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Defence and Security

While perfect objective control seems an attractive goal to strive for, its attainment is neither viable nor desirable. Not viable because no clear distinction can realistically be made between the politics of civilian groups and the professionalism of the military. As Carl von Clausewitz’s famous dictum goes: “War is merely the continuation of politics by other means”.

 

A time has come to put the grim war time Chief Gen Ved Malik’s signalling: “We will fight and win with what we have” to rest. Soldiers need weapons and unqualified support in pay, allowances, societal respect and attendant prestige to uphold India's sovereignty against external threats, regardless of who the enemy is.

 
The Defence Procurement Procedure (DPP), announced recently, finally delivers Indian MSMEs, a growth opportunity they have long been waiting for. The advantages that MSMEs will leverage are their innovative capabilities in niche manufacturing, greater flexibility, lower overhead costs and their ability to learn and absorb new technologies quickly.  
 

The situation recently came to head with the three Service Chiefs unprecedentedly asking the Union government to withhold the implementation of the CPC for the Armed Forces until pending anomalies are resolved. Following Defence Minister Manohar Parrikar's response asking the Service Chiefs to implement the new salary structure while assuring them that their grievances could be looked into later, the Services have backed off and agreed to the implementation of the current pay commission. But going by recent events, there never is a "later".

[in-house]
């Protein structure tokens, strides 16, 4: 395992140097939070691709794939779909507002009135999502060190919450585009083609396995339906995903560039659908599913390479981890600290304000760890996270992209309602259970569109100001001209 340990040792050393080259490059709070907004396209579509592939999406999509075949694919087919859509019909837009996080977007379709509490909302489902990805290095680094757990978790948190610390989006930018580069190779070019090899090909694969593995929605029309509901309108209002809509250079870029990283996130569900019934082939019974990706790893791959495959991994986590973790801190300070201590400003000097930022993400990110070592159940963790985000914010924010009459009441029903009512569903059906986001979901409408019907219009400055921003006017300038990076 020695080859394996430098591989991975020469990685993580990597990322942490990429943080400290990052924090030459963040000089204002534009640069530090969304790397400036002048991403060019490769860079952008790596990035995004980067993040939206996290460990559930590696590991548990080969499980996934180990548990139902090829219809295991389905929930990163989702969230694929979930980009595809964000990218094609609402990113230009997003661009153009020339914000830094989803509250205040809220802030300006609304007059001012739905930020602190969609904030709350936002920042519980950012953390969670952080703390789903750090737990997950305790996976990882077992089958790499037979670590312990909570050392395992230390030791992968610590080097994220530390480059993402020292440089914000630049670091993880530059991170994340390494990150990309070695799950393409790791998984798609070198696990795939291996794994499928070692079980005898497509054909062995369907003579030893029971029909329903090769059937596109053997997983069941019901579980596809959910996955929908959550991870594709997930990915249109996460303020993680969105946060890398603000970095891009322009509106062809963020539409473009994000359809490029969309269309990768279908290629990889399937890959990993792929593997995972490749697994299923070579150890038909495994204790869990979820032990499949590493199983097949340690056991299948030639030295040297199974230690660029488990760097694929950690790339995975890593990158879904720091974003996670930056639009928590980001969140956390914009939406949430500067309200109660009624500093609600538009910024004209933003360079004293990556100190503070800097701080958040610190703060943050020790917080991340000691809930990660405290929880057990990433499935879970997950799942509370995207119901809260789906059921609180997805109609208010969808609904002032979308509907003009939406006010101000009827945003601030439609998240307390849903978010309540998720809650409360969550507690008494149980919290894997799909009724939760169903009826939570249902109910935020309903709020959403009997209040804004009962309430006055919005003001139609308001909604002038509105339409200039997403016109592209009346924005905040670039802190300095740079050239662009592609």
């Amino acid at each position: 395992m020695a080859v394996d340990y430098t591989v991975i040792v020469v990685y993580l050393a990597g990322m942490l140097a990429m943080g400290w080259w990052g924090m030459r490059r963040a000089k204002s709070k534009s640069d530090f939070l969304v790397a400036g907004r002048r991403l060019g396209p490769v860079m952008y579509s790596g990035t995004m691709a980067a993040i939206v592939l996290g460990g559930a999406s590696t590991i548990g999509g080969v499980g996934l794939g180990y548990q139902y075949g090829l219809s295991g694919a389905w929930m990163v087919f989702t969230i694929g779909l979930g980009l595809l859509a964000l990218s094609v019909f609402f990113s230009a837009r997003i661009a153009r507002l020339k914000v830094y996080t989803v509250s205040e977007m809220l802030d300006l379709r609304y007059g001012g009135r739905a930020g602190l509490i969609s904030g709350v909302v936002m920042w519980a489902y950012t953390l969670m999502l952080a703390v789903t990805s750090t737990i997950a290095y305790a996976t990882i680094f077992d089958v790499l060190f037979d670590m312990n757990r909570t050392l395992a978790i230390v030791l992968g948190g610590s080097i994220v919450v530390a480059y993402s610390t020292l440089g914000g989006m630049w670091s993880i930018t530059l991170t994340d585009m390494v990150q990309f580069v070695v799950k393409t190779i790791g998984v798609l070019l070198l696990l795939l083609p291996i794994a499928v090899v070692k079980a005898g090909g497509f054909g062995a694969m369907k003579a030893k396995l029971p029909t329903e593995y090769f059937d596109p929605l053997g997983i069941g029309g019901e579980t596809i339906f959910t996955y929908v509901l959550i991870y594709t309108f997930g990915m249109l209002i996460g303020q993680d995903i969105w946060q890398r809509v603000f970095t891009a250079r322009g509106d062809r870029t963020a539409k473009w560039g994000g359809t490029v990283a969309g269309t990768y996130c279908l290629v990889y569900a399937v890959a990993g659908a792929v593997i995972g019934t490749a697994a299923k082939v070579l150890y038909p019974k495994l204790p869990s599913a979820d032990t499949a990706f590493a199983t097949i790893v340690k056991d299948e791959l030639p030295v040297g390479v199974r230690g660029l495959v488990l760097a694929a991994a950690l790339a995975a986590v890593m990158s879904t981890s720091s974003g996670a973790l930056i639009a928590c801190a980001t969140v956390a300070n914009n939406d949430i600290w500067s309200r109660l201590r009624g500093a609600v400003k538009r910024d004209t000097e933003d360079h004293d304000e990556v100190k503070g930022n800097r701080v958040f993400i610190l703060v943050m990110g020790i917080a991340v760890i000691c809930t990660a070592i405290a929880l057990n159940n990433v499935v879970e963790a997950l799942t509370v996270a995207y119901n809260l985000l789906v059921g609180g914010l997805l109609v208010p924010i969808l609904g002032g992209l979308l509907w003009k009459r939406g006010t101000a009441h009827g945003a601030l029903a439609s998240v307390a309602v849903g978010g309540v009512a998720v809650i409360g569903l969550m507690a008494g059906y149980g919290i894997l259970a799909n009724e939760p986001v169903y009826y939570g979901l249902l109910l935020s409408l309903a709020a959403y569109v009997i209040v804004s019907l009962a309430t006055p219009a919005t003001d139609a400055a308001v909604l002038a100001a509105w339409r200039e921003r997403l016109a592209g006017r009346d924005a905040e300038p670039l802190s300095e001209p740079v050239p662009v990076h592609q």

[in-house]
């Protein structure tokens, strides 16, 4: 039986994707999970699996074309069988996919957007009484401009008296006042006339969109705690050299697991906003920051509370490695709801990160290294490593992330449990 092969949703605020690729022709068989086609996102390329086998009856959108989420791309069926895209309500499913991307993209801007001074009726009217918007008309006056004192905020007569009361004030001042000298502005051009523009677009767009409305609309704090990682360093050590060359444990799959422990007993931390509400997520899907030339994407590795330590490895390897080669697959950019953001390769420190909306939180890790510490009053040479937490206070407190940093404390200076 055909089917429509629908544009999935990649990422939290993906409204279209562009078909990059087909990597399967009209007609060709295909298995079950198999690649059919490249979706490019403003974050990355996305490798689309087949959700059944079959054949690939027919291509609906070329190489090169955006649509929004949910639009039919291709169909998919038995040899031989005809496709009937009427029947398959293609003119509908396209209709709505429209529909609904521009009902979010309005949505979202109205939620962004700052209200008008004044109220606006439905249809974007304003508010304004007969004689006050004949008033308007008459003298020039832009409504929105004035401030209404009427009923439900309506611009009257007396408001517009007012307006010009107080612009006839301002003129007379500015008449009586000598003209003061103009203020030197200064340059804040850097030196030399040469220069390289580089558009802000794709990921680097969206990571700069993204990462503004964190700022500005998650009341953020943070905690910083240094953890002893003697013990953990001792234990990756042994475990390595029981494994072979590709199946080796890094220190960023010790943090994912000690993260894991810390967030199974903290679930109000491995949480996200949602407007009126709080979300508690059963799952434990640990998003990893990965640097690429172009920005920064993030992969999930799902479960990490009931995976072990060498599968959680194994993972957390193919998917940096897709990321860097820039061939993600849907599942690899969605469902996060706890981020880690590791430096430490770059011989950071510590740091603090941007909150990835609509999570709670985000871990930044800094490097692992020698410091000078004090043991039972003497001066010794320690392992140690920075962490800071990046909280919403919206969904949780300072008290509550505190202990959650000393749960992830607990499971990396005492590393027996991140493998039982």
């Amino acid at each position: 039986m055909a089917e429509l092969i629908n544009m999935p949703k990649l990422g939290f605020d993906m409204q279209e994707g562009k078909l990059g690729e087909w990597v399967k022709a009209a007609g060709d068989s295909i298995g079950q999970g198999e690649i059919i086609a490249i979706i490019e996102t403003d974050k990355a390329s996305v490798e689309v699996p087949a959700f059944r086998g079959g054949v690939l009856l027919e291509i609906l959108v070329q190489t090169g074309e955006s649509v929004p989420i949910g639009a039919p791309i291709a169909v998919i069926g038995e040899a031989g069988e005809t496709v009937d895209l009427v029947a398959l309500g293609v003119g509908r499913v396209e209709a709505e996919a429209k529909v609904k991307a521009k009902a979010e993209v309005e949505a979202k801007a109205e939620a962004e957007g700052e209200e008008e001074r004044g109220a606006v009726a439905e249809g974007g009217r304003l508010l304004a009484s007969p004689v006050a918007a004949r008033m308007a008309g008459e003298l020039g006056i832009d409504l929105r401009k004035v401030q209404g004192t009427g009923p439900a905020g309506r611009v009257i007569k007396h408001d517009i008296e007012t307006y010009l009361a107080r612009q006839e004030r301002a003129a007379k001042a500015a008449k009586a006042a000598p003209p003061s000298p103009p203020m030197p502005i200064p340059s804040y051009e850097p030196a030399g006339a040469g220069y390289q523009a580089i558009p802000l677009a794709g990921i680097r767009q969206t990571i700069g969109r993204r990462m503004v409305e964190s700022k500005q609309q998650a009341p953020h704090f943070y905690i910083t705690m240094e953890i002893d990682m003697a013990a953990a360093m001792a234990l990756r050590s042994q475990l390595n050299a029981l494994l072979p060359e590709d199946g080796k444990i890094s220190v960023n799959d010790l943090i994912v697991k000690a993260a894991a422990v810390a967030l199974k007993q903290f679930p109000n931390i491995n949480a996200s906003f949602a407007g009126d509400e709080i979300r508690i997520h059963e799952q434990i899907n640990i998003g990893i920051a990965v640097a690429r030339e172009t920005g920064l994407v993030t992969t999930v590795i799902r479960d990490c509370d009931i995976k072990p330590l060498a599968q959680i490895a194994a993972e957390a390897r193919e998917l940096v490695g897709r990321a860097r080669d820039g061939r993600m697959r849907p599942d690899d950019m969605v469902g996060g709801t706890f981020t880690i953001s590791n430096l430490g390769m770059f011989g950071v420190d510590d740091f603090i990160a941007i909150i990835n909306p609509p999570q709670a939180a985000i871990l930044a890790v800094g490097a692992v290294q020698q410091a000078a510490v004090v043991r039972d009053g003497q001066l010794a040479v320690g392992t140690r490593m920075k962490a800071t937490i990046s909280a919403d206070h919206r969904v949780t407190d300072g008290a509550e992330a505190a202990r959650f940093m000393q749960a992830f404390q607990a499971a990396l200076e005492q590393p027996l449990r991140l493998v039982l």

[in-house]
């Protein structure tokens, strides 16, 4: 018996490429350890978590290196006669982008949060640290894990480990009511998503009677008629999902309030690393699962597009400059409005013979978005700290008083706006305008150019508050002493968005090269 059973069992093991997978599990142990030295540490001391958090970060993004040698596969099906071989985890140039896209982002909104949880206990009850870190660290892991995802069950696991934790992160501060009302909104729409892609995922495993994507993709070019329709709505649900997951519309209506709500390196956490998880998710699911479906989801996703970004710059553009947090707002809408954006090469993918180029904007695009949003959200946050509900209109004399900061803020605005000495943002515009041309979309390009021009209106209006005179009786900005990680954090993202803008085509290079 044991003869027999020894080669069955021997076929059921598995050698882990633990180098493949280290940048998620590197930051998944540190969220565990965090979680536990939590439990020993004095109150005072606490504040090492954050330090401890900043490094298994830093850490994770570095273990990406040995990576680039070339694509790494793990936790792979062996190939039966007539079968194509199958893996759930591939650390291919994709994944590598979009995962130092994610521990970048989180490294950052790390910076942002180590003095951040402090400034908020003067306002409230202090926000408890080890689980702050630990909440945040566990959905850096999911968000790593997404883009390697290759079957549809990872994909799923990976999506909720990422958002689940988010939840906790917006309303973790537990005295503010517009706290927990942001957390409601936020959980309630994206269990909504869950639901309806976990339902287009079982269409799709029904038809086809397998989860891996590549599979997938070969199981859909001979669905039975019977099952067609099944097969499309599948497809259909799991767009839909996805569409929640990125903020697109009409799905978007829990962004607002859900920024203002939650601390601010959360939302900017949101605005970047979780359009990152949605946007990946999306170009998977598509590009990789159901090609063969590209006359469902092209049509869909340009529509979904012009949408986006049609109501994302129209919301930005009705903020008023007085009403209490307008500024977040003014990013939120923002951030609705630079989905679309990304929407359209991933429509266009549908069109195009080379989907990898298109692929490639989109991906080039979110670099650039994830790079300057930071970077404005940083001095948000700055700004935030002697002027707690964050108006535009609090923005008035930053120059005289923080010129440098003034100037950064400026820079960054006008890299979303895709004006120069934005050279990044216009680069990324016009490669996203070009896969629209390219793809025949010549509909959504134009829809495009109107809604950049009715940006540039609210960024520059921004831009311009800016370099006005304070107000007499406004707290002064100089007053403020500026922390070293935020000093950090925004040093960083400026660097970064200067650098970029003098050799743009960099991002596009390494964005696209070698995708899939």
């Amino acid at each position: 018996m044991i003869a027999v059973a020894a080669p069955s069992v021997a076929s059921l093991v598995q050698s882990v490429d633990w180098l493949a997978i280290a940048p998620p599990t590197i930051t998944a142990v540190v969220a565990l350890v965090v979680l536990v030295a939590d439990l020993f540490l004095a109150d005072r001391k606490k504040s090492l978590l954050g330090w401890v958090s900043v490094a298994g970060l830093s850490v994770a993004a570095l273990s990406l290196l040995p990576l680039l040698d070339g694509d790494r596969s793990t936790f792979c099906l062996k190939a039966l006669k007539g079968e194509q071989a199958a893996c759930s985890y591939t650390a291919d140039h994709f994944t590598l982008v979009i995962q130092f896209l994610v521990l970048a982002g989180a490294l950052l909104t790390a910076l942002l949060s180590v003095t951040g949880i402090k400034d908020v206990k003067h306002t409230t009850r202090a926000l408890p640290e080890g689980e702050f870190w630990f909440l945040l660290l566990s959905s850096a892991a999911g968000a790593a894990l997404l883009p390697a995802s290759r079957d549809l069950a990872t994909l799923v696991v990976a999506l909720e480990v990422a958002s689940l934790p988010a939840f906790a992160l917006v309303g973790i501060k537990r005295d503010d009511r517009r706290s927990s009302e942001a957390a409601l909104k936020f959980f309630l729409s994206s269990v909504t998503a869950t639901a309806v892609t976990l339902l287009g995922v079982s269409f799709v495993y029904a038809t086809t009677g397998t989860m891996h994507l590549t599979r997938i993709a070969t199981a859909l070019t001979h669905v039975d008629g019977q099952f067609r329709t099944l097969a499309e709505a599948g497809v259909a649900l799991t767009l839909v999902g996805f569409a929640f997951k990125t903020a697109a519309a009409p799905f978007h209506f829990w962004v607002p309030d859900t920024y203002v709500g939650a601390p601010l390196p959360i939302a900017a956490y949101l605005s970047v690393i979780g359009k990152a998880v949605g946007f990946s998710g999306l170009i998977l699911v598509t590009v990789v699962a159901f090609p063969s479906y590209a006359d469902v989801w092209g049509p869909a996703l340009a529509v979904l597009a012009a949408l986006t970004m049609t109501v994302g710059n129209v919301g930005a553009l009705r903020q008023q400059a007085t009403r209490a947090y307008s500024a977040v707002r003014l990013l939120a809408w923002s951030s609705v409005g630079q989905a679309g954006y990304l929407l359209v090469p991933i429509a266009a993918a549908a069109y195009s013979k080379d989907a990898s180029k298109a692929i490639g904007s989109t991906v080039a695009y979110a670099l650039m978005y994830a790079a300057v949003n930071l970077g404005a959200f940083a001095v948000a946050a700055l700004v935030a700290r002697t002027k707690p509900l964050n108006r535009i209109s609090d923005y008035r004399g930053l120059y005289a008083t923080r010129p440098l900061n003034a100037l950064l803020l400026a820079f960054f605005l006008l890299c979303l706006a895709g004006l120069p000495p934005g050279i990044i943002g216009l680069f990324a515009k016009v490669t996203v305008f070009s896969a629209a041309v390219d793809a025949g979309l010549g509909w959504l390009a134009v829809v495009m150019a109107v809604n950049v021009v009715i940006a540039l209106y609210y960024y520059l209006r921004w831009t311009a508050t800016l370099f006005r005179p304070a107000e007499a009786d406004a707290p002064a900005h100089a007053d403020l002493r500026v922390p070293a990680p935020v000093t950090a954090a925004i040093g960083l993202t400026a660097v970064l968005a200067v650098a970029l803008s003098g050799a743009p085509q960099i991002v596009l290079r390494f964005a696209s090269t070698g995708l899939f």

Union home minister Rajnath Singh paid a belated two-day visit to Ladakh after last month’s much-publicised all-party delegation’s trip to Jammu and Kashmir. Ladakh had been forgotten in that programme.

 

Denied to get Nuclear Suppliers Group (NSG) membership, infuriated India may play Uyghur card in the coming days. Will this really advantage India to play a psychological war against intimate Pak-China friendship? This article explores whether such imagination will come true for the benefit of India and to what extent.

 

Denied to get Nuclear Suppliers Group (NSG) membership, infuriated India may play Uyghur card in the coming days. Will this really advantage India to play a psychological war against intimate Pak-China friendship? This article explores whether such imagination will come true for the benefit of India and to what extent.

 
The place was Sirhind Club, Ambala. The month and year were July 1968. I do not recall the exact date. I was there because I was attending a war correspondents’ training course organised by the Defence Ministry, which involved two weeks’ attachment with the Army and one week’s with the 18 Wing of the Indian Air Force at Pathankot.  
 

Counter Insurgency 3.0 envisages the capability to strike multiple times across the LoC while significantly reducing casualties from retaliation strikes by militants, Pakistani/Chinese army or cross border mortar/artillery firing

 

The Make in India initiative has identified 25 core sectors as part of its effort to give a special thrust. While cyber security isn’t one of the sectors, it is embedded in three of the 25 sectors — defence manufacturing, electronic systems, and IT & BPM.

 


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Review
 
 
 
 
Bangladesh Prime Minister Sheikh Hasina will be visiting India between 7th and 10th of April and plethoras of agreements are likely to be signed then. Among the various agreements, the two countries will be signing the defence cooperation agreement which  has been getting the most attention.